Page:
Exercise and appetite study brings Norwich, Central Vermont communities together © June 18, 2010, Norwich University Office of Communications

2010 Norwich graduate Sophie Leclerc keeps a close eye on Barb Amell as she participates in a study on exercise and appetite.

photo by David W. Smith2010 Norwich graduate and hockey player Sophie Leclerc keeps a close eye on Barb Amell as she participates in a study on exercise and appetite.

Some of the most satisfying moments of Norwich University Professor Elizabeth Wuorinen’s ongoing research project on exercise and appetite happen when she observes her student assistants at work.

“It’s great listening to them talk,” said Wuorinen, gesturing to an adjoining room in the test laboratory where students Sophie Leclerc and Stefan Wuorinen discussed the results of the morning’s data gathering efforts. “They work together and develop these friendships that are just amazing.”

This research project on the relationships between diet, exercise, energy, hunger and weight fluctuation began in 2008, and has included the efforts of many students and dozens of women from Central Vermont. She believes it is one of the largest research projects that has ever been performed at Norwich, the country’s oldest private military college.

Recent graduate Leclerc and Stefan, Elizabeth’s son who will be a third-year biology major in fall 2010, were performing the second of three assessments they do with every volunteer for the project, which focuses on middle-aged women. Test subjects—more than 20 local women—commit to daily weekday workouts. The assessments, which happen every 10 weeks, collect information about their fitness level and include blood tests and written questionnaires where they record impressions about exertion and appetite. Afterwards, participants are allowed to eat, and students note how many calories they consume as a measure of hunger.

They work together
and develop these friendships that are
just amazing.

~ Elizabeth Wuorinen,
biology/phys. ed. professor

Students organize workouts and run the assessments. Stefan is a trained phlebotomist and is in charge of blood tests.

Before Prof. Wuorinen arrived, Leclerc was hard at work taking volunteer Barb Amell through the paces of the rigorous process. As Amell ran on a treadmill in a basement lab in Norwich University’s math and science center—her face obscured by a breathing apparatus—Leclerc monitored vital signs, speed and length of time running.

“Her [heart rate’s] not that high,” said Leclerc, who graduated with her physical education degree the previous week and plans to attend graduate school in the fall. “She could probably be going for a while.”

After running a few more minutes, Amell started to pull off the apparatus while signaling to Leclerc, who leaned over the machine to reduce the speed. “Nice job. Nice job,” said Leclerc. “We’re going to keep you going at [level] 2, just to keep your heart rate up.”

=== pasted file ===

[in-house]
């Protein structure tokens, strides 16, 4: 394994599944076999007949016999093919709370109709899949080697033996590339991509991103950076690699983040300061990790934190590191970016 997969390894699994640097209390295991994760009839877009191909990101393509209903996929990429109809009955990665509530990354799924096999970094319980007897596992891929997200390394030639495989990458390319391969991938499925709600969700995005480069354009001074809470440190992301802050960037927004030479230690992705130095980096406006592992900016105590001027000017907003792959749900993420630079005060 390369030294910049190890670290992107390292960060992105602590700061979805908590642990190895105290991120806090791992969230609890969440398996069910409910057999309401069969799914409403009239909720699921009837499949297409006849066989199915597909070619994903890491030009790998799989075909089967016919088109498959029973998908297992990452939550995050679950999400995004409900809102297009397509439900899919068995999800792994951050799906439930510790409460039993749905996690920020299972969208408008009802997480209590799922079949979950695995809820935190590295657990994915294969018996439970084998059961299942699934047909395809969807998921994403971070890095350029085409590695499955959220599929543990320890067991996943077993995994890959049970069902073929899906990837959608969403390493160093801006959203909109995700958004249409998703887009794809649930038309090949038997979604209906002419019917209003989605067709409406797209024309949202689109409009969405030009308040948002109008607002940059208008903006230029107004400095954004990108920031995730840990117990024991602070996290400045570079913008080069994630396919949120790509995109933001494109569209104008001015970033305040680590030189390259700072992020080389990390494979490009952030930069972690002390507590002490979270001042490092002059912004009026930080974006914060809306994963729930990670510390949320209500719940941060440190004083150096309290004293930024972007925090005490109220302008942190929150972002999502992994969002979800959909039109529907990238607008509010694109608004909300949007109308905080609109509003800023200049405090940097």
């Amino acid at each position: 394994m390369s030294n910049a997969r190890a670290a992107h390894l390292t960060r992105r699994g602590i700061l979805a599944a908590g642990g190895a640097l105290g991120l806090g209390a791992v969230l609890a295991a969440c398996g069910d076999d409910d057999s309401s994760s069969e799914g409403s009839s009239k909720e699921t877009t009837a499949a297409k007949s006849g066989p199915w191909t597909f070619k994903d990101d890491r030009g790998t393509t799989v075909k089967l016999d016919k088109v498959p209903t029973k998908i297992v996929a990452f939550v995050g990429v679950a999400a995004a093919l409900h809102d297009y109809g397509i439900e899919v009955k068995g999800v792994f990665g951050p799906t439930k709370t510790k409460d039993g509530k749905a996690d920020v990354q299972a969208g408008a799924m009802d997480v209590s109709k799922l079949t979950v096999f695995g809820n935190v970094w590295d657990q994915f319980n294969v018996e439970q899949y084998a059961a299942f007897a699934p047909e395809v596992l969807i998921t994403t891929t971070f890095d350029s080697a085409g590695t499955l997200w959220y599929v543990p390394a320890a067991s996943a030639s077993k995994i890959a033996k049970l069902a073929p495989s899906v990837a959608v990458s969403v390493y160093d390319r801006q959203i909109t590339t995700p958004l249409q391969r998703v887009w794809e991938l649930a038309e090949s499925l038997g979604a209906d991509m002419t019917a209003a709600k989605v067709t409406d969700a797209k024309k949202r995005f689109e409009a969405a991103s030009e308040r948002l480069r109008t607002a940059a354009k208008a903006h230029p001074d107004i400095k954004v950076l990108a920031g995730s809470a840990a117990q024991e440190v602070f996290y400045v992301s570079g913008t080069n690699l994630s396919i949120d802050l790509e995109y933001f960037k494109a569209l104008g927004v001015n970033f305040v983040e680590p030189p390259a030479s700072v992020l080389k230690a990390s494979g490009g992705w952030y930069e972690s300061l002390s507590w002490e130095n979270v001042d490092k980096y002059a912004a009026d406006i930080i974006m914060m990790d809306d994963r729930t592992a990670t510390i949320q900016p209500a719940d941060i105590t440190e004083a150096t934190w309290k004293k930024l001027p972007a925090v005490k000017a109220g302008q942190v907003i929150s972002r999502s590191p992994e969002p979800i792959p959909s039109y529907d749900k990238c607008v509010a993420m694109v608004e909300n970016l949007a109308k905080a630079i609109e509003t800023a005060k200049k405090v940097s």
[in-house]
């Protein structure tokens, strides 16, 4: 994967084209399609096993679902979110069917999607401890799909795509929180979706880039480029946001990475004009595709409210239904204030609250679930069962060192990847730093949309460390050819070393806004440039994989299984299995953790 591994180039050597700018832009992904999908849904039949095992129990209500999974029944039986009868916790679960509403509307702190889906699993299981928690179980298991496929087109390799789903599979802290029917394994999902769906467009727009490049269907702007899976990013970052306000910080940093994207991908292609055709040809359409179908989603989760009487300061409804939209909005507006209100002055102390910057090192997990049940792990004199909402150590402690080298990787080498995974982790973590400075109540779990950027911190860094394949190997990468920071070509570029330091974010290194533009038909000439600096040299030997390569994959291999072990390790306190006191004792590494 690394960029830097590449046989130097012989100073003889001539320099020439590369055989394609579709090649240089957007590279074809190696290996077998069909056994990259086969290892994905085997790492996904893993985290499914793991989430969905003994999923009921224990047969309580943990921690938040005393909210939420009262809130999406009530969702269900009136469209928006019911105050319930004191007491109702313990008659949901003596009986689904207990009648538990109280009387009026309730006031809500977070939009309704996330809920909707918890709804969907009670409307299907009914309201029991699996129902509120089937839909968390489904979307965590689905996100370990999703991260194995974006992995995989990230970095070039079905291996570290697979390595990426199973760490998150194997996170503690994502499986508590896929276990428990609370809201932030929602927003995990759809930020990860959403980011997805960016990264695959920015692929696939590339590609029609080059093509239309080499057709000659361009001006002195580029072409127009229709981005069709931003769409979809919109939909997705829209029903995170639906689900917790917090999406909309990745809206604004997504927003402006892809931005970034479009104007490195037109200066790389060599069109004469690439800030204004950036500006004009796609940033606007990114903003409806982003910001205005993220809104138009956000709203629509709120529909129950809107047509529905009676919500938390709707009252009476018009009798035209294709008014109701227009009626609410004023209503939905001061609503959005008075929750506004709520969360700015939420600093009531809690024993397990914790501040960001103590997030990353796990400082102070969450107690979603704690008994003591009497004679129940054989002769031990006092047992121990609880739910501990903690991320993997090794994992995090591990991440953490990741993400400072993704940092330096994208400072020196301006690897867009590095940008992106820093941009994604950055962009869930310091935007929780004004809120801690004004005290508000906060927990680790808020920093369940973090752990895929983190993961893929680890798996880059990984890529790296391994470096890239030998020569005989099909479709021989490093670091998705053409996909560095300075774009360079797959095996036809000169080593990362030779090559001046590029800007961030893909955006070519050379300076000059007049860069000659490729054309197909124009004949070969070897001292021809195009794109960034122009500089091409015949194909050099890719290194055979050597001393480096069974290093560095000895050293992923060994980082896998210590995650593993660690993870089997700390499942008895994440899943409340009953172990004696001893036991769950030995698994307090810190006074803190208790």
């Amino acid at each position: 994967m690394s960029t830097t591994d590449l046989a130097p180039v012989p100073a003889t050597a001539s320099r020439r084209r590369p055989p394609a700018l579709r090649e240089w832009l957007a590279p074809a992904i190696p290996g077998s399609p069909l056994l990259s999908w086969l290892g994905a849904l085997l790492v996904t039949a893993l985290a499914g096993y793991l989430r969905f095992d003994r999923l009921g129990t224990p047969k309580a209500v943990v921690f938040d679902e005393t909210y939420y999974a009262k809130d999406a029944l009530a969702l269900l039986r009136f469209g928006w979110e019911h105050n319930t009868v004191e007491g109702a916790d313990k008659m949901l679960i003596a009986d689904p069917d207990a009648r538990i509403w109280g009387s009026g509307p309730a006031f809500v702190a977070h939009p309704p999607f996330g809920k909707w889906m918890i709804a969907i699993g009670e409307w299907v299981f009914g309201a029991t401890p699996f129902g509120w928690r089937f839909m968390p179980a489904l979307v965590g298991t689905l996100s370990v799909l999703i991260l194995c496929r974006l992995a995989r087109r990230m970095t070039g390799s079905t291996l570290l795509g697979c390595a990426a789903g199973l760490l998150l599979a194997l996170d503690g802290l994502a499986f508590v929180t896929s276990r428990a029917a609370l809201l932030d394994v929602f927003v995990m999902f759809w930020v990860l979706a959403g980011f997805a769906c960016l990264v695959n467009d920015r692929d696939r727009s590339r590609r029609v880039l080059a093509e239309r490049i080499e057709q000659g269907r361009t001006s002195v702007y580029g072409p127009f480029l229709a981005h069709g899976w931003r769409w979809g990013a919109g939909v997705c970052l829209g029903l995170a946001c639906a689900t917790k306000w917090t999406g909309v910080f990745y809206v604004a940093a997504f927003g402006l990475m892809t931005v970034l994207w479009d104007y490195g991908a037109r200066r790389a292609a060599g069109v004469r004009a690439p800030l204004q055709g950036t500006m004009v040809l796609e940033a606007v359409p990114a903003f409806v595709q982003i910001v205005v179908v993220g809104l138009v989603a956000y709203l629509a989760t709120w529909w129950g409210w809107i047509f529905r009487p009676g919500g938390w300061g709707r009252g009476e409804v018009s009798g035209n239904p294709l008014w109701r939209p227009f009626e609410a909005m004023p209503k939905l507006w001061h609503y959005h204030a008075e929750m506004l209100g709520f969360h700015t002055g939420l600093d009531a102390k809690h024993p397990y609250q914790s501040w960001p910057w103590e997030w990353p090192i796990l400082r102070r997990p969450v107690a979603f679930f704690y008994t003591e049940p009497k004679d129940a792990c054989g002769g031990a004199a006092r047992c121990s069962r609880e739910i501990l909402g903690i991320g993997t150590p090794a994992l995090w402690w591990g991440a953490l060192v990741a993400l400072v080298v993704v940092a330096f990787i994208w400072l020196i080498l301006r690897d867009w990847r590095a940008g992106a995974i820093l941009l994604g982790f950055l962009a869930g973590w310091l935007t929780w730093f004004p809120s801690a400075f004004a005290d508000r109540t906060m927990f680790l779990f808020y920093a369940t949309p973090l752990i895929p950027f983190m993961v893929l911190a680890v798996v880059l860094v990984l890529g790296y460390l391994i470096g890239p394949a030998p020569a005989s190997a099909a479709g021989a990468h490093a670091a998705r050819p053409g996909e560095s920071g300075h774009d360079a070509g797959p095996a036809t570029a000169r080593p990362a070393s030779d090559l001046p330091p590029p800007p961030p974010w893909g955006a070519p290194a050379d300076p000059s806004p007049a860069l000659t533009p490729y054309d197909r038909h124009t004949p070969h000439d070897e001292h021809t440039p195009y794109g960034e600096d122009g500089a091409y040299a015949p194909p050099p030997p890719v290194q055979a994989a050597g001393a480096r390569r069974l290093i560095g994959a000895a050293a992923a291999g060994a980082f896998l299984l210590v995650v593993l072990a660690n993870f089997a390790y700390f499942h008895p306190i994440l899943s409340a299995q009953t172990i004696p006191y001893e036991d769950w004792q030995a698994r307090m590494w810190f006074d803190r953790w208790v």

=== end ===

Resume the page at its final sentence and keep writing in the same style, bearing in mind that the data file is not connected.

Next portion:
Afterwards, Amell filled out the questionnaire while waiting for Stefan to draw a blood sample. Everyone in the room chatted comfortably about difficult exercises favored by trainers—leg lifts, “planks” and “bridges”—and joked about who was the most merciless. Participants train in small groups in settings that range from the outdoor track to the weight room. Workouts are a combination of cardio training, calisthenics and weight training.

Stefan will immediately spin the plasma sample in a centrifuge located in the next room and test it for levels of glucose, insulin, free fatty acids and what he calls “hunger hormones,” such as ghrelin and leptin. During the summer, Stefan leads some of the early-morning workouts, but sticks to blood work when classes are in session.

“We have two weeks where we’re testing everyone,” he said. “Those two weeks are a big commitment.”

Assisting Wuorinen during the summer session are four students paid through a two-year grant provided by the Vermont Genetics Network that started in June 2009. Students generally lead exercise classes, which is also a big commitment, as they begin as early as 5 a.m. to accommodate participants’ schedules.

“It’s the only time I’m not busy,” said Amell, an employee at the National Life insurance company located near Norwich’s Northfield, Vt., campus.

Amell knew Wuorinen, and volunteered because she thought it might help her get into an exercise routine. While rising early for a rigorous workout was rough at first, Amell is proud of the weight she’s lost. She’ll also miss the camaraderie of exercising with the group when the 20-month commitment is complete. Amell said she enjoyed the chance to connect with people at Norwich.

“The community gets involved with the students and you get to know them,” she said.

Wuorinen, who teaches biology and physical education, sees students slowly gain a deeper understanding of the research process. In one example involving an earlier group of volunteers, students processing plasma samples noticed repeated abnormalities in data from several volunteers. As research subjects, the women were not supposed to eat before daily exercise. The students, however, caught them cheating through careful examination of the lab results and identification of high glucose levels in their blood.

“They ate,” said Wuorinen.

She plans to publish her study at the end of the grant cycle and believes the collected data may take them in a number of directions, involving exercise’s effects on hormones, metabolic rate, hunger, weight change, and perhaps even psychological profiles.

“I’ve saved every single email from my subjects,” she said. “That’s the life part of it—the life changes are amazing.”